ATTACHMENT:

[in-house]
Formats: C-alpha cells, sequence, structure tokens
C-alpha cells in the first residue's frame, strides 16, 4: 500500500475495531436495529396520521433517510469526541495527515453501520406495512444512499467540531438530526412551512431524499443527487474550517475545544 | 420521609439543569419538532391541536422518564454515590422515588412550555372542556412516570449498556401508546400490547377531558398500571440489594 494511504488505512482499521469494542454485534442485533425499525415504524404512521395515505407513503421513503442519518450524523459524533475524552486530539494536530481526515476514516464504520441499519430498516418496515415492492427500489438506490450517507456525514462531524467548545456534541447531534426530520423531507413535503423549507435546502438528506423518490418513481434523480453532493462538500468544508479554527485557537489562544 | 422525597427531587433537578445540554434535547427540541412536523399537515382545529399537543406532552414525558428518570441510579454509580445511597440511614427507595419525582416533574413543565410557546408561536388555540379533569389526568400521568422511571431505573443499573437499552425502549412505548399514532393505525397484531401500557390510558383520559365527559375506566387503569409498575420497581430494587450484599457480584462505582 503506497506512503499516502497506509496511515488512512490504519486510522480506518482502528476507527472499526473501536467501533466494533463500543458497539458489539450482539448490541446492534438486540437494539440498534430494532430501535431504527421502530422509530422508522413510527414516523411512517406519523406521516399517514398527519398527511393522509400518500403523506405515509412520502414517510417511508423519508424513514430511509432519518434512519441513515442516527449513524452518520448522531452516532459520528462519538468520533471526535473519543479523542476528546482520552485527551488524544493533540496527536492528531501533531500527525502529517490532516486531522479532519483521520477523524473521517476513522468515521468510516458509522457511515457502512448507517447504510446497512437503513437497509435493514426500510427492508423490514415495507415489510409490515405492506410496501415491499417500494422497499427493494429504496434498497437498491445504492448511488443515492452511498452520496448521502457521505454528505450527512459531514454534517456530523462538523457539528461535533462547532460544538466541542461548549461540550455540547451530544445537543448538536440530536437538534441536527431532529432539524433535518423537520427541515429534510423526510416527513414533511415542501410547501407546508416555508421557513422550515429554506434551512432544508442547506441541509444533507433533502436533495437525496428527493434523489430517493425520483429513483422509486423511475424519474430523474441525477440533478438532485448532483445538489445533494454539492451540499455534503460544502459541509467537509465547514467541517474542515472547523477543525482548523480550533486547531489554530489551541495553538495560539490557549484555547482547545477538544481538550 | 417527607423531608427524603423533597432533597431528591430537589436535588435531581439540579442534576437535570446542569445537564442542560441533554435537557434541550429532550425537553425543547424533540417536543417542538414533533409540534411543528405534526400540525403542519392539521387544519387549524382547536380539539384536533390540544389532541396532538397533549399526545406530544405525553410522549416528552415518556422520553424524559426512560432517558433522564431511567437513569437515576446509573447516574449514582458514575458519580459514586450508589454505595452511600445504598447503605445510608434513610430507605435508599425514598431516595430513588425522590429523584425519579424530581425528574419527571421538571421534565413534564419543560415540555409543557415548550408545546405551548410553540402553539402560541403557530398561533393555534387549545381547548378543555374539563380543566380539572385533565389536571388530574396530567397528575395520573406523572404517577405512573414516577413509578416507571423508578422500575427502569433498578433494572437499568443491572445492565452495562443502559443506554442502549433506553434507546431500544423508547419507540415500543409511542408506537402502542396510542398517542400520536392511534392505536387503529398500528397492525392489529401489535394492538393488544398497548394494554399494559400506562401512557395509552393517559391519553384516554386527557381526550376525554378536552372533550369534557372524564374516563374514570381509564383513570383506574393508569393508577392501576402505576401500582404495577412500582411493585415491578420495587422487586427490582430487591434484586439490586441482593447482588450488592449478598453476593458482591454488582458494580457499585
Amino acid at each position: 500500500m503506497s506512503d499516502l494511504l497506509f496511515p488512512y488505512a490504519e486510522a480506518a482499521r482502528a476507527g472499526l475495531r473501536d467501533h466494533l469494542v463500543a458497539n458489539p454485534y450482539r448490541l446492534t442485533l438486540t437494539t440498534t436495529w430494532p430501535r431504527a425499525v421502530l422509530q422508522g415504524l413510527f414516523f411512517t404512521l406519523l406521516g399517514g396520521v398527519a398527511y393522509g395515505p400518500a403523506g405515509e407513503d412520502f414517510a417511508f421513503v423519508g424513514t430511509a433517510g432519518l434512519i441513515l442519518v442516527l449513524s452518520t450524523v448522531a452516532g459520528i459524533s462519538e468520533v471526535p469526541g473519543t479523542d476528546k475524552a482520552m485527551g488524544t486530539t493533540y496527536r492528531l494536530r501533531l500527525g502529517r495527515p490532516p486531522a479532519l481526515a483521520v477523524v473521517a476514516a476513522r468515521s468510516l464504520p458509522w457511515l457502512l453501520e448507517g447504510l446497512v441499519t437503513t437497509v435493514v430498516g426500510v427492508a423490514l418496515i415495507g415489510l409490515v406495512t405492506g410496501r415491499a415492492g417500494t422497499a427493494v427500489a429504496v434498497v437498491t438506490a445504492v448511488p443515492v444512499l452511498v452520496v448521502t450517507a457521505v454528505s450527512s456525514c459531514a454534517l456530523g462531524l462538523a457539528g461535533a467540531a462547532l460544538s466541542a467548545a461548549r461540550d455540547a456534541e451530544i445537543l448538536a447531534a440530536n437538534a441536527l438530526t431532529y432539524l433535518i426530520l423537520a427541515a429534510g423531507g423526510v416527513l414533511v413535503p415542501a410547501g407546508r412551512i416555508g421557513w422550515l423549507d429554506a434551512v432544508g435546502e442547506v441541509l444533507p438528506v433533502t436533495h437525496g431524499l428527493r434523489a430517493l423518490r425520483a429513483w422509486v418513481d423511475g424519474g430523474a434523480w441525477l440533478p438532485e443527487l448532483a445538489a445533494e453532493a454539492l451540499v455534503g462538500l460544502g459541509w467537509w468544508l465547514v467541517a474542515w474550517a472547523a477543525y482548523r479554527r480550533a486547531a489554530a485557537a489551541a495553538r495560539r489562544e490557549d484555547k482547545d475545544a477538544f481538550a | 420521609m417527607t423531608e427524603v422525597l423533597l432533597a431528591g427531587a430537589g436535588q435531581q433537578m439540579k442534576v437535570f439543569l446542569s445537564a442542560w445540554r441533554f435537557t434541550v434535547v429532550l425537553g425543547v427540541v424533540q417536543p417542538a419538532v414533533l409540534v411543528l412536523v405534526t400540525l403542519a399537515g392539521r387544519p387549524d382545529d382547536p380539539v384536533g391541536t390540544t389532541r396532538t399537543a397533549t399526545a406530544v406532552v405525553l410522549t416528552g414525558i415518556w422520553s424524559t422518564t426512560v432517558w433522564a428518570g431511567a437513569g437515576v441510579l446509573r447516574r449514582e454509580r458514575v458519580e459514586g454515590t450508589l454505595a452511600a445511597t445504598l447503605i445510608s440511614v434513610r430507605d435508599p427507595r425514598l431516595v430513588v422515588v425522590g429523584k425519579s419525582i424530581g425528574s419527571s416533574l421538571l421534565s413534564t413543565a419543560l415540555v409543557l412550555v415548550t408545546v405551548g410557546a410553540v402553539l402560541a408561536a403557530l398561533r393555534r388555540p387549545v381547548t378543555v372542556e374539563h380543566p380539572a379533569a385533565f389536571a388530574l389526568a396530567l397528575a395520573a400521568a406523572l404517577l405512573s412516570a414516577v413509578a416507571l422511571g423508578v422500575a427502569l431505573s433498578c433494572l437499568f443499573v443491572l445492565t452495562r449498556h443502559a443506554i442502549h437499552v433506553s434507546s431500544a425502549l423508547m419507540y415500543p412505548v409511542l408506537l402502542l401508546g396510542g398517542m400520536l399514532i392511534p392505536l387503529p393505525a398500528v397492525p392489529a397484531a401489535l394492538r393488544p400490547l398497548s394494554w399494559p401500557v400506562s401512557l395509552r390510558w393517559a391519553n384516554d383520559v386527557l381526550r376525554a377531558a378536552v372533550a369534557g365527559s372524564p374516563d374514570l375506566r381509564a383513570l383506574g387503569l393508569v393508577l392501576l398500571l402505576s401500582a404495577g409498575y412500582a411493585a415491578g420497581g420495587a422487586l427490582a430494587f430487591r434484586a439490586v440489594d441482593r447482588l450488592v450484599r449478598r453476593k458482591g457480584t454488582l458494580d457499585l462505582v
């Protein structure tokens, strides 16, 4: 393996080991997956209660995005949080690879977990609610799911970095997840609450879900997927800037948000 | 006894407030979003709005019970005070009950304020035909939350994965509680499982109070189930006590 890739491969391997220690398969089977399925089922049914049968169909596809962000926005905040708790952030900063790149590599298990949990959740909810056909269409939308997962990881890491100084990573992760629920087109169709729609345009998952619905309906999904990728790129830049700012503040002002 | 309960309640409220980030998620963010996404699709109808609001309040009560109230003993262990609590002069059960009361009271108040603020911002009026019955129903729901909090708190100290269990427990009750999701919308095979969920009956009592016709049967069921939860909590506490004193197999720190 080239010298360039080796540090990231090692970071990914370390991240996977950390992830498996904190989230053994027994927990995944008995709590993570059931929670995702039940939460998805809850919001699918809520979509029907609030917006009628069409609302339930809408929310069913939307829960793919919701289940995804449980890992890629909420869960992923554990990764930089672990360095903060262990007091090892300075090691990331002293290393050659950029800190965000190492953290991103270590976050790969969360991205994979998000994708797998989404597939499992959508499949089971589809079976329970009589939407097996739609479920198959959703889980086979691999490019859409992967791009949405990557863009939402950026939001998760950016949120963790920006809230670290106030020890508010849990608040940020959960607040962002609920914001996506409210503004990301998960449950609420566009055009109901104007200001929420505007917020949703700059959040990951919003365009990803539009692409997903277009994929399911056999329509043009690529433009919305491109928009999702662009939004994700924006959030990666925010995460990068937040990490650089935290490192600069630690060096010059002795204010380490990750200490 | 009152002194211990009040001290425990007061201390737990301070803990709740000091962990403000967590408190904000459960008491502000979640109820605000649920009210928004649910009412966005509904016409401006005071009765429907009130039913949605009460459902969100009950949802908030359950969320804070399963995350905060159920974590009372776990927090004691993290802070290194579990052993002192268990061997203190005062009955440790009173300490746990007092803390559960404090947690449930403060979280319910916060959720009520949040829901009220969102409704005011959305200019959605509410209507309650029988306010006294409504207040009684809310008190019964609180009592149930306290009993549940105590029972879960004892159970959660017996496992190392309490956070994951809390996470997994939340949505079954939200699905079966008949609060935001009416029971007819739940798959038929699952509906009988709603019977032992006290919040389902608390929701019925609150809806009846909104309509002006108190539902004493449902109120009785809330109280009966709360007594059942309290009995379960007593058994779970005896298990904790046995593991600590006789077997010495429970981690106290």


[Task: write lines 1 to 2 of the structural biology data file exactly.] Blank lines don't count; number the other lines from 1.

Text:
[in-house]
Formats: C-alpha cells, sequence, structure tokens